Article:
Despite Tough Times, Engagement Must Continue

By the NDIA Executive Team 

iStock photo

In the spring of 1918, a new flu virus began to spread as the United States fought in World War I; this H1N1 flu strain killed approximately 50 million people worldwide, including 675,000 Americans.

While our ability to detect, treat and vaccinate against flu-related viruses has improved dramatically in the last 100 years, these sobering statistics from the early 20th century make clear the significant risk posed to our populations by COVID-19.

Defense personnel spend their lives identifying and looking for effective, efficient ways to mitigate risk, and we’re now engaged in an unprecedented “whole-of-nation” campaign to mitigate the very critical risk this new virus poses. This necessary campaign has already wreaked havoc on our daily lives and has the potential to significantly damage national security readiness and capabilities.

Not surprisingly, National Defense Industrial Association membership is fully engaged in the technical, supply chain-related, financial, clinical, research and development, simulation and training and policy challenges presented by COVID-19. And the NDIA staff is working with the office of the secretary of defense, Capitol Hill and membership on ways to bring efforts to a wartime level.

Our actions begin with social distancing. Limiting in-person engagement is necessary and the best weapon we have to reduce exposure, illness and death throughout the nation and others.

Now is the time to fully leverage the innovation and technological advances of the past 25 years to sustain operations across all areas of the defense sector, from planners in the Pentagon to coders designing and updating software.

However, we know we cannot fully eliminate in-person engagement. Per the designation of the defense industrial base as “critical infrastructure” by the Department of Homeland Security, some areas of the manufacturing base will continue to operate, accepting higher levels of risk to deliver warfighters, first responders and health care professionals the tools necessary to defend the U.S. from threats across the spectrum. We know, though, we must severely minimize contact to effectively fight COVID-19.

For years, NDIA meetings, conferences and events have been the leader in bringing industry together with government and academia to discuss the most pressing issues the country faces. As the country fights COVID-19, we canceled or postponed numerous events, including the 2020 Special Operations Forces Industry Conference to protect the health of its stakeholders. We cannot replace the value of face-to-face meetings and must use this opportunity to find alternative ways to sustain dialogue, deepen collaboration and deliver networks to ensure the best support to our warfighters.

To this end, NDIA will build on our innovation leadership and provide a new virtual event, vSOFIC, or Virtual SOFIC, with opportunities and platforms for communication, collaboration and networking.

vSOFIC will provide a virtual platform for U.S. Special Operations Command leadership to share emerging requirements, challenges, trends and capability gaps, and for industry to respond by describing existing and emerging capabilities.

This exciting new event will enable critical conversations and collaboration, maintain existing networks and connections and establish new ones between the special operations community and its traditional and non-traditional industry partners.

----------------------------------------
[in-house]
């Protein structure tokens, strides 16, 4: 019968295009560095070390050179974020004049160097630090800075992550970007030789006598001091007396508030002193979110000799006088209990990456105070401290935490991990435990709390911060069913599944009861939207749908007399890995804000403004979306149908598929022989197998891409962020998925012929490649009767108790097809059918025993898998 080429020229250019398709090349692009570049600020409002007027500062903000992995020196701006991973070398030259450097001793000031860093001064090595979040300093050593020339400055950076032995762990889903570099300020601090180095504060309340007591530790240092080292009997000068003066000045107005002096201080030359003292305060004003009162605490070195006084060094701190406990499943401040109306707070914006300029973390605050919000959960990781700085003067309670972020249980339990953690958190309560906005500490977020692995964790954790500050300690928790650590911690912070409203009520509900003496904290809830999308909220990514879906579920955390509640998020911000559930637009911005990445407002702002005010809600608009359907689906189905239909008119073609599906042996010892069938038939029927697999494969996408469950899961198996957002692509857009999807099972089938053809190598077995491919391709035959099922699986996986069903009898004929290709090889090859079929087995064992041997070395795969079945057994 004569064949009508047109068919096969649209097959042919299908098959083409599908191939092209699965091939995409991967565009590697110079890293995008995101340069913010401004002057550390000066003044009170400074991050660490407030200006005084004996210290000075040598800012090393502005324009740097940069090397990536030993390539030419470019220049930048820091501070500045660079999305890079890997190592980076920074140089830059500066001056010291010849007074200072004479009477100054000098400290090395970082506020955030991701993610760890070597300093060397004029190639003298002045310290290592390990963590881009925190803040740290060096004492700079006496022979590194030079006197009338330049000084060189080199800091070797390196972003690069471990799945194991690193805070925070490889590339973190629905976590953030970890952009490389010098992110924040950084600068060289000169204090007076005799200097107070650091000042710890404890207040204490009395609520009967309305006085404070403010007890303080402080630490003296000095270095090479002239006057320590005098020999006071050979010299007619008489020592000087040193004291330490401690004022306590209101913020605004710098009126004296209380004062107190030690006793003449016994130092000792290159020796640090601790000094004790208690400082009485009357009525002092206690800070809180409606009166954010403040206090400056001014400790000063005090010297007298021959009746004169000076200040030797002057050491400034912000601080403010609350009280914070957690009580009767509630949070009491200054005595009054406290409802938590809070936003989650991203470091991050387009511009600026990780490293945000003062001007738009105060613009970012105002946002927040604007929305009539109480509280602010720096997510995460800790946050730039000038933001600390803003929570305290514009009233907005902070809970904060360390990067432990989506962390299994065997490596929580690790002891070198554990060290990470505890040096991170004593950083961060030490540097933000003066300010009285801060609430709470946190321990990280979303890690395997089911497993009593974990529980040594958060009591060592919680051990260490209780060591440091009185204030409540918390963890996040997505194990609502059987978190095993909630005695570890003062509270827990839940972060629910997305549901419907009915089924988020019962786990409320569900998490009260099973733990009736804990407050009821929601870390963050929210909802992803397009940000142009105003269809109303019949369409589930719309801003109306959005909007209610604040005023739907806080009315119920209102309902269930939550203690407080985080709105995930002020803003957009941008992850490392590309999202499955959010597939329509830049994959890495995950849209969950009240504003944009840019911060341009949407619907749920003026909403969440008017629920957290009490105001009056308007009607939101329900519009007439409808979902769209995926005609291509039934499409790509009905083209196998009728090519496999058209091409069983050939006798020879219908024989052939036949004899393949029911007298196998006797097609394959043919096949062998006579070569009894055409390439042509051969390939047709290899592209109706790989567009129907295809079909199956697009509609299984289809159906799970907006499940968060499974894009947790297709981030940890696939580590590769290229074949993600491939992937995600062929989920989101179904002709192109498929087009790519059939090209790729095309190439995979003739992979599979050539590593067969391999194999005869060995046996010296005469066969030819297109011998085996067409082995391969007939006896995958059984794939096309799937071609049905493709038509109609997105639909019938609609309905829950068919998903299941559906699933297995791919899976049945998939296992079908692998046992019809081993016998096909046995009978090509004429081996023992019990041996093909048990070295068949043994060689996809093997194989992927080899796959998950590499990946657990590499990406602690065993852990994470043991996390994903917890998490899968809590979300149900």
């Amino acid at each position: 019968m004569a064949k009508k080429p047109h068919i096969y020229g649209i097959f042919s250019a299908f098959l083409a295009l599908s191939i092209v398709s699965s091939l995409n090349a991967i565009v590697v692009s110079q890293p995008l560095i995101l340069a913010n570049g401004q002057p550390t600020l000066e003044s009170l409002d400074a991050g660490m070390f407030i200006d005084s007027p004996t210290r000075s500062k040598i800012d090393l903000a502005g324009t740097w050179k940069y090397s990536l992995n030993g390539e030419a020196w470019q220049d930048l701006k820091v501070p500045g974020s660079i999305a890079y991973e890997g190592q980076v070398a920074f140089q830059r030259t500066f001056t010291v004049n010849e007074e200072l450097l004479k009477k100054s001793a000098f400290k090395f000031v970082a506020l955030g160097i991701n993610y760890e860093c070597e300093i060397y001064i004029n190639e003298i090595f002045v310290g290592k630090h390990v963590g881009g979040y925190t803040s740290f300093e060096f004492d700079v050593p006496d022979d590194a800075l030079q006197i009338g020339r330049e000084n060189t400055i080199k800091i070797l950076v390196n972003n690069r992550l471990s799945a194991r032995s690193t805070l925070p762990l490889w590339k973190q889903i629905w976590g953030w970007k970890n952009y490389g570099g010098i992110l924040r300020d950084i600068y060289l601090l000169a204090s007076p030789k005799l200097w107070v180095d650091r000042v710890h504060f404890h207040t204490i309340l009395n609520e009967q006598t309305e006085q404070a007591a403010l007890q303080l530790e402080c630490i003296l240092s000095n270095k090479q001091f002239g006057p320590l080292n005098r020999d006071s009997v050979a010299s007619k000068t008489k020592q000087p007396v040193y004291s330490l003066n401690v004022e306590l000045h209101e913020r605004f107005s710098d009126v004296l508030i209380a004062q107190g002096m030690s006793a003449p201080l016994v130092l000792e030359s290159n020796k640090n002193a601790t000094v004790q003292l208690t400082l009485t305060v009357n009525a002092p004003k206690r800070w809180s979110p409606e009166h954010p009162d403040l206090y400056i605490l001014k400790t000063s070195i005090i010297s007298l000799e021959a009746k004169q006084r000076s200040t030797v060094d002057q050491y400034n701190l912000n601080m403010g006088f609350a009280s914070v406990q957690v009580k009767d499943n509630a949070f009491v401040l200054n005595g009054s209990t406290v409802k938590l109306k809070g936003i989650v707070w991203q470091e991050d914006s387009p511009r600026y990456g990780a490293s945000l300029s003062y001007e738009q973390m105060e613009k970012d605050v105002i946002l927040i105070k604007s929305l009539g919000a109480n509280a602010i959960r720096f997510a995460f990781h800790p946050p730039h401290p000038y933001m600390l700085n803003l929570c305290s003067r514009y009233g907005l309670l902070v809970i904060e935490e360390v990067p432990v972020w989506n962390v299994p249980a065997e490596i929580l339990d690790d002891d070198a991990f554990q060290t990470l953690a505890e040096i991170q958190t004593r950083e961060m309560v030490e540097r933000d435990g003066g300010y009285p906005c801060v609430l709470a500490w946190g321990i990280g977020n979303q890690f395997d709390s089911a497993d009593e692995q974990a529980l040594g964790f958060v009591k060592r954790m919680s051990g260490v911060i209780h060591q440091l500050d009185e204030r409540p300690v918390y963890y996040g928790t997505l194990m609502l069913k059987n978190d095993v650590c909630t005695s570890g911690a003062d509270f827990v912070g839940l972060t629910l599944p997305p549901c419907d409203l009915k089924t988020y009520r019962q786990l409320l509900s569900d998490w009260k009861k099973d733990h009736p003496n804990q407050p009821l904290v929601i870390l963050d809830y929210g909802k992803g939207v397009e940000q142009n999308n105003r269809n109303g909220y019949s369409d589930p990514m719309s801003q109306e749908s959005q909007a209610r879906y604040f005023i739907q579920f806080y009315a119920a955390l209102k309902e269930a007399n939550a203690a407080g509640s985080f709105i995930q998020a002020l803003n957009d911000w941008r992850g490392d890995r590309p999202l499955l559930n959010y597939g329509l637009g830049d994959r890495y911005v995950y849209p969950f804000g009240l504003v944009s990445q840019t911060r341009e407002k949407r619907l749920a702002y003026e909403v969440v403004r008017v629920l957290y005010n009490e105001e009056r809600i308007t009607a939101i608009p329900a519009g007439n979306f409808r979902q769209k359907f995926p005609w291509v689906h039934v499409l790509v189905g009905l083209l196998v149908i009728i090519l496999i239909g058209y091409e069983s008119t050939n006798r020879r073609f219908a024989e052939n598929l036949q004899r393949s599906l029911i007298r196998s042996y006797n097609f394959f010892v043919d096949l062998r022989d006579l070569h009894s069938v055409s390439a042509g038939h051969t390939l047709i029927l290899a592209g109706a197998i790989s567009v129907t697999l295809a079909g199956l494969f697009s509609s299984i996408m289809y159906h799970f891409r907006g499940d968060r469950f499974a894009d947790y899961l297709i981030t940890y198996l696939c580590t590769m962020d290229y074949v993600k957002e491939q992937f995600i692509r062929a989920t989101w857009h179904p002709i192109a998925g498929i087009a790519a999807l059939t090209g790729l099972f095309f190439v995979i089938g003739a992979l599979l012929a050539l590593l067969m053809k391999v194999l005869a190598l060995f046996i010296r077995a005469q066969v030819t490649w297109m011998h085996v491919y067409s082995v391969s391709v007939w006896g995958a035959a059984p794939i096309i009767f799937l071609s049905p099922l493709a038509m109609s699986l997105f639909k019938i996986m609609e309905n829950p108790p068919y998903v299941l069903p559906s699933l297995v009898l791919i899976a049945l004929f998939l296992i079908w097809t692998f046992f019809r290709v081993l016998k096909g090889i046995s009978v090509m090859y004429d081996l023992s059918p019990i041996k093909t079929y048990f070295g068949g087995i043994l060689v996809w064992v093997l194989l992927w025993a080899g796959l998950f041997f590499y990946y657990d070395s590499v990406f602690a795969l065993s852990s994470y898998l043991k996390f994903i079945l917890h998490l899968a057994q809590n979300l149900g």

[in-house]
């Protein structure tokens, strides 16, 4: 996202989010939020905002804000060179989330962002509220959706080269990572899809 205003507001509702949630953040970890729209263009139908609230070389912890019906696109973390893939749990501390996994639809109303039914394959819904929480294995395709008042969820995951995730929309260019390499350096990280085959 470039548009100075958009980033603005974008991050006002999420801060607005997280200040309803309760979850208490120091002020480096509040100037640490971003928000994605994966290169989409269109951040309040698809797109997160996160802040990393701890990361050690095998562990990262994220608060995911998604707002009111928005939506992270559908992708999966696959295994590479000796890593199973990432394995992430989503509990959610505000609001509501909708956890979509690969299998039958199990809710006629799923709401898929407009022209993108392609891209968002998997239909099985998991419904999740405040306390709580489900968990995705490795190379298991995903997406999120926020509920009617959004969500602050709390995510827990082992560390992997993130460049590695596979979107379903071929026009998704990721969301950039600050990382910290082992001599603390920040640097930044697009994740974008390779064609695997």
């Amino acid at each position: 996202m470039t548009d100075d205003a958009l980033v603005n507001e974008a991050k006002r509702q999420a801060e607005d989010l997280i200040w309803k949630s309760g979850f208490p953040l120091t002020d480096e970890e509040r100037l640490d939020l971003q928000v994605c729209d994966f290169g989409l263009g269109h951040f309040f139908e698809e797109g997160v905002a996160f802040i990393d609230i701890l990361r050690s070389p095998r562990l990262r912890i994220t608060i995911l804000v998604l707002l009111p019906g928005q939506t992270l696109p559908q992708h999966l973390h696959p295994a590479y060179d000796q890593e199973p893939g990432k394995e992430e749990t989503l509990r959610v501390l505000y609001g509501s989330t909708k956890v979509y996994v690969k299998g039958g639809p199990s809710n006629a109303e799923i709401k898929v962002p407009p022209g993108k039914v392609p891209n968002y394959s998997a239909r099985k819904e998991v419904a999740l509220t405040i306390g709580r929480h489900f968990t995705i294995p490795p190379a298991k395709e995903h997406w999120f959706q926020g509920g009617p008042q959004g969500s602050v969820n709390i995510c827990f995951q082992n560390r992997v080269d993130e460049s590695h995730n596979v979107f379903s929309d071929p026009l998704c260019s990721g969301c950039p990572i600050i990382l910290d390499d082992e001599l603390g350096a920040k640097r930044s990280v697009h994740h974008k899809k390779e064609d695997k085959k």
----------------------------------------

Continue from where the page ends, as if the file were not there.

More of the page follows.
But make no mistake, virtual engagement cannot successfully replace the in-person collaboration necessary to continue tackling national security challenges and sparking innovation. As we’re teleworking and teleconferencing, we need to think about how we will maximize the impact of in-person engagements once the COVID-19 threat abates.

We all need to prepare for “full-speed engagement” when it’s safe to do so.

Challenges stemming from this crisis will linger for some time and will require collaboration, including in-person, to conquer.

The strength of this association is its membership, and especially our volunteer leaders. Their commitment and efforts enable NDIA’s mission of warfighter support, including during the current crisis. From working to implement innovative solutions to disrupted engagements and events, to serving as conduits of information to local clusters of industry, the chapter and division leaders of NDIA have been invaluable to continuing service to the association’s membership.

As we wade further into the unknown, we will surely continue to rely on this network of patriots. Together with NDIA’s staff, we will do our best to assist our members as they navigate through these difficult times.

The speed and efficiency of in-person events that result in collaboration and innovation across all sectors of national security cannot be easily replaced. There is no substitute for gathering leaders across government, industry and academia in one place, at one time, in an effort to solve some of the greatest challenges in national security.

With the safety of our people and our defense community a top priority, we have built a platform to keep the conversation and collaboration going online with NDIA Connect until we can safely reconvene again.

Look for this new members-only online engagement forum at https://connect.ndia.org/home.

While NDIA is taking full advantage of virtual options in the short term to accomplish its mission, we will return to convening our portfolio of high-quality events that bring government, academia and industry together in-person as soon possible.

Topics: Defense Contracting, Defense Innovation, Defense Department

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